Northwest Orient Airlines[]

In June 1987, Northwest Orient Airlines barred people with AIDS from boarding their flights or traveling with their airline. The ACT UP group protested outside their New York City offices and brought two lawsuits against the airline. Because of these actions, the policy was reversed.[7]

Post Office[]

On April 15, 1987, ACT UP arrived at the New York City General Post Office in the evening to speak to people who were filing their taxes. This was the first appearance of the Silence=Death Project. The project reclaimed the right-side-up pink triangle as their primary symbol. Previously, an upside-down pink triangle had been used in Nazi camps to mark the deceased gays. Because the media often reported on the last-minute tax filers as a gimmick, ACT Up was successfully captured by a number of media outlets who were already in attendance.[7][8]

1988 Wall Street[]

To celebrate one-year of successful activism and the progressions made, ACT UP returned to their origins of Wall Street for an even larger protest. By this time, merchandise had circulated, allowing protesters to wear shirts that said ACT UP. The signs demonstrated included President Reagan's face. The media coverage surrounding this protest was immense, and many central issues surrounding the AIDS crisis were successfully reported on. Additionally, 100 protesters were arrested.[9]

Shutting Down the FDA[]

Hey, hey, FDA, how many people have you killed today?

A chant from the demonstration, quoted in the Los Angeles Times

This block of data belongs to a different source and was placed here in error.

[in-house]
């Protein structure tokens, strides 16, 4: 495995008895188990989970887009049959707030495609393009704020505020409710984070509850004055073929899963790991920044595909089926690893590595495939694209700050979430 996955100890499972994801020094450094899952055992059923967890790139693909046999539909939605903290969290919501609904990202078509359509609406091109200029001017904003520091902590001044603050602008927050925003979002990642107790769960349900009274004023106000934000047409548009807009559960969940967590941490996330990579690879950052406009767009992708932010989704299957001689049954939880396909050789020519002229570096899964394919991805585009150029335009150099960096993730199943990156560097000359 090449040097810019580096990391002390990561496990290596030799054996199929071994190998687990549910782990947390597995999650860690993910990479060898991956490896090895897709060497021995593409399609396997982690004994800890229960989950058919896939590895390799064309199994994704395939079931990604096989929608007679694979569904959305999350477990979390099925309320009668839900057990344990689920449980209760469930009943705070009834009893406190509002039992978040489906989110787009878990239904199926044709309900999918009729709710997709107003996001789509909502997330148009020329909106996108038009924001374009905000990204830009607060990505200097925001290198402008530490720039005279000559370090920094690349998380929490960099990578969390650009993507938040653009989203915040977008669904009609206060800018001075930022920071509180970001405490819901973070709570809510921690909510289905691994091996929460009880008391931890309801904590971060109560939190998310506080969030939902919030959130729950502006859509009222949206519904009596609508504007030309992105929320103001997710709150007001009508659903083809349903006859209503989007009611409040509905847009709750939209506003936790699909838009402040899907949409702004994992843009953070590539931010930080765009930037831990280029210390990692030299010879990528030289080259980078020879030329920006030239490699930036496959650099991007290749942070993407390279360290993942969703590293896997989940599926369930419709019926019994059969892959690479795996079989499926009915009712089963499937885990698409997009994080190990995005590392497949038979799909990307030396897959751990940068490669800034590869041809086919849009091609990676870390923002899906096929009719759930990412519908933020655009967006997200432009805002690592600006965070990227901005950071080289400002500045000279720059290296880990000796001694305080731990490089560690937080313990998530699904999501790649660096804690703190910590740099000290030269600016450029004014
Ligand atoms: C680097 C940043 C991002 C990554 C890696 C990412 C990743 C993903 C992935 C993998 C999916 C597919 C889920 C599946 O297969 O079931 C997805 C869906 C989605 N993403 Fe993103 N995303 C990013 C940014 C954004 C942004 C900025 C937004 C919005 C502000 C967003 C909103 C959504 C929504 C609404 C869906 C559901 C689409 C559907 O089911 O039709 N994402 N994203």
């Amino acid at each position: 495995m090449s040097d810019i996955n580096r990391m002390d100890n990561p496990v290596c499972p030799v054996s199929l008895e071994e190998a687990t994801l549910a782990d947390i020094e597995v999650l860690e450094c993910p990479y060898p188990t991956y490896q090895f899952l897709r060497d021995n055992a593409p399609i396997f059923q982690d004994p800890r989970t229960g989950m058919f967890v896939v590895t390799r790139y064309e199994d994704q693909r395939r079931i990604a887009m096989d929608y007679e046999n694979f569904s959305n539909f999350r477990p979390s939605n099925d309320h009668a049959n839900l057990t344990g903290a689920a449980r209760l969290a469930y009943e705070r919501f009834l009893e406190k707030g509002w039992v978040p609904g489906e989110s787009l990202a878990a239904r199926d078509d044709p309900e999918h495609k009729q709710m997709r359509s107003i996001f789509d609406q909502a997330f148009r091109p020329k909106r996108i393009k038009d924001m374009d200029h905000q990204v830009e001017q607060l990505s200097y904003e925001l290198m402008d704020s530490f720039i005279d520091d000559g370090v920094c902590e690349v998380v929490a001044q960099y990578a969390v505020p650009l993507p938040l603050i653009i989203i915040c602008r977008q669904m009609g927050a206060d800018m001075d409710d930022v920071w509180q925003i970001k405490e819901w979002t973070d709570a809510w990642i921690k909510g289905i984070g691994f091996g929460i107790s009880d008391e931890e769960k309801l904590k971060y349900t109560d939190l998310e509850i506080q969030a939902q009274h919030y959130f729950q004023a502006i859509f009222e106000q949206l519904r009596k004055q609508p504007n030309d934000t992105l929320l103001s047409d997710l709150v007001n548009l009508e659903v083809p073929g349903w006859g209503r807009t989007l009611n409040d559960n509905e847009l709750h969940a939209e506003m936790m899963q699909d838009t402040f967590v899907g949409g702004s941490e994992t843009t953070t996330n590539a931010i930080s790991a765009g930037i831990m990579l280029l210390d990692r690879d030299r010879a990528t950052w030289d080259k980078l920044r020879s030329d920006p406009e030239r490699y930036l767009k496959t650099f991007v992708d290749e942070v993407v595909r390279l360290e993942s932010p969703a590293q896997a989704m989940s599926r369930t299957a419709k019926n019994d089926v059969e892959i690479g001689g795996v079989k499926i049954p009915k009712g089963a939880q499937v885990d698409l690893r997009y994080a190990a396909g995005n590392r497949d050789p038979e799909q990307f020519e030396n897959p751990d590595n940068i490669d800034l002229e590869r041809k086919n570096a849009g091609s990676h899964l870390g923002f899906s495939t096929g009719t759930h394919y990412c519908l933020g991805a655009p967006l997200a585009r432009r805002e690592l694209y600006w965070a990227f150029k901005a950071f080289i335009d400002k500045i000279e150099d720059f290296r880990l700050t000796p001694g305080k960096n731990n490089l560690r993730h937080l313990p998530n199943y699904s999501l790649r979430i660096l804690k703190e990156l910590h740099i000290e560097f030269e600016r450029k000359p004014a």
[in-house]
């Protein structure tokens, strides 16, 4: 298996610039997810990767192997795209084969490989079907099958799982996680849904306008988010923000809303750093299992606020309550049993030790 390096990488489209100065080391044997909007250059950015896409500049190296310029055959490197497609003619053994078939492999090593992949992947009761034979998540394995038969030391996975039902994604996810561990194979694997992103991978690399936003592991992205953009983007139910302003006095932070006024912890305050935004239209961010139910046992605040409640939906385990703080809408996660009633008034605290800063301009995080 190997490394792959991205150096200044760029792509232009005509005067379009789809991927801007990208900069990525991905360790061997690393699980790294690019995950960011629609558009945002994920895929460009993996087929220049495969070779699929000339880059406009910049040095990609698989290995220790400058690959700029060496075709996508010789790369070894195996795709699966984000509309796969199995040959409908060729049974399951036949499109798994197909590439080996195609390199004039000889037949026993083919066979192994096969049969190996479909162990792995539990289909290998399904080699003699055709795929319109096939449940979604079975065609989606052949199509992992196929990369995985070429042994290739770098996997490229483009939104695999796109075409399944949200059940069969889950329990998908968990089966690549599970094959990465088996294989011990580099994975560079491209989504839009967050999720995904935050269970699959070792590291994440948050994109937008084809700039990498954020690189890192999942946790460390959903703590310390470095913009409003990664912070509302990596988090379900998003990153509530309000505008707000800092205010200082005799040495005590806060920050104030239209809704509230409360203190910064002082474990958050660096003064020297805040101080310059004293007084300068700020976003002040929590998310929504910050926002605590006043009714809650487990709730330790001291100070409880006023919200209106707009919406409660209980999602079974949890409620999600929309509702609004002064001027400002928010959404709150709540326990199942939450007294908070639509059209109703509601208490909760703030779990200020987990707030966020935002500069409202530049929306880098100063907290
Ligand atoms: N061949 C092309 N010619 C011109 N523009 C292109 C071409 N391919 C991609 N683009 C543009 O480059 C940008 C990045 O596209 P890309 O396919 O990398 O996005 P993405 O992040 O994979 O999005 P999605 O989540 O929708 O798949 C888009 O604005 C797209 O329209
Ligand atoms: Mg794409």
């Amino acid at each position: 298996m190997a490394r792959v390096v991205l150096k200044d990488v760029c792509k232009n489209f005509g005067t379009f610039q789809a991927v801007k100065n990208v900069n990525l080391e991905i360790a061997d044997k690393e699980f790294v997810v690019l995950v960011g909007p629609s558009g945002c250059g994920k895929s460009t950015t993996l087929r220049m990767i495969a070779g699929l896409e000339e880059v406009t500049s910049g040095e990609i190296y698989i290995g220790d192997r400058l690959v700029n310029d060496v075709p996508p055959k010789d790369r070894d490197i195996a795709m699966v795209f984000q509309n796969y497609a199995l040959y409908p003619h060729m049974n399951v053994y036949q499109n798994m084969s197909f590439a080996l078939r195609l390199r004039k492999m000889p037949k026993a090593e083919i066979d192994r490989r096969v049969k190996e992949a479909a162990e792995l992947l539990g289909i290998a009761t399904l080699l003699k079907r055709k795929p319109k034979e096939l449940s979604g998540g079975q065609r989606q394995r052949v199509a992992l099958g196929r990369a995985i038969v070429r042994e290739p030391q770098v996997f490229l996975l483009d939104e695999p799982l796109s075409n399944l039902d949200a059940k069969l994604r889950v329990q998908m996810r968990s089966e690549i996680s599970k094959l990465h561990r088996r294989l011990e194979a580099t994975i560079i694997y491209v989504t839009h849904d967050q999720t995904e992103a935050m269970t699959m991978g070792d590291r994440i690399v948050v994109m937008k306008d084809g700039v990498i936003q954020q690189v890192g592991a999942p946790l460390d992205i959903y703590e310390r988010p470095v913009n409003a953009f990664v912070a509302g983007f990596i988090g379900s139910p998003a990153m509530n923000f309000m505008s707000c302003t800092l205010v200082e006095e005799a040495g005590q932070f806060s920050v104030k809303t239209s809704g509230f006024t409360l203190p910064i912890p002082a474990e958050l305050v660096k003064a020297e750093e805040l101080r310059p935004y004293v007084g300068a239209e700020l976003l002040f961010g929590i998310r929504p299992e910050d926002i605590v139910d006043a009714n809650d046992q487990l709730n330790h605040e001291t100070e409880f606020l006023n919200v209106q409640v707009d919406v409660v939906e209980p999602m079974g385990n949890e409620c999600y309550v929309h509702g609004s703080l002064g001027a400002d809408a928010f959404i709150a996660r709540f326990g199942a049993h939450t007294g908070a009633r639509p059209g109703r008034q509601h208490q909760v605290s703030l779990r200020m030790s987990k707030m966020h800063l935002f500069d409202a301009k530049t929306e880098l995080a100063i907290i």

On October 11, 1988, ACT UP united with the ACT NOW coalition for one of their largest demonstrations. They successfully shut down the FDA (Food & Drug Administration) for an entire day. Over 1,000 activists showed up to the protest, blocking doors, walkways, and an entire road that stopped FDA workers from entering the building. Police officers donned surgical gloves and helmets to arrest the protesters, though other protesters blocked the buses holding those arrested for over twenty minutes. Approximately 180 arrests were made. The international press coverage the demonstration earned made it an infamous event for the organization and allowed dozens of other chapters to either open or organize their own demonstrations.[10]

1997 Wall Street[]

Ten years later, hundreds of AIDS activists from ACT UP, and their supporters, converged onto Wall Street at the designated time of 7:30AM. They labeled it the, "Crash the Market" demonstration. They proceeded to stop traffic, which virtually suspend all activity in Lower Manhattan for approximately three hours. Seventy-three people, over half of which were women, were arrested for acts of Civil Disobedience since their protests were either inside of or near the New York Stock Exchange. Two of the arrested individuals suffered head injuries as a result of police using excessive force. The demonstration saw the alliance of multiple chapters, with over 500 activists arriving. They protested the pharmaceutical companies that charged outrageous prices for medication, the financial cutbacks by Medicaid, and demanded Congressional hearings for the drug prices. Demonstrators used creative means to capture media attention, such as elaborate costumes, giant fake caskets, and dumping thousands of pill bottles in the entrance of the New York Stock Exchange.[11]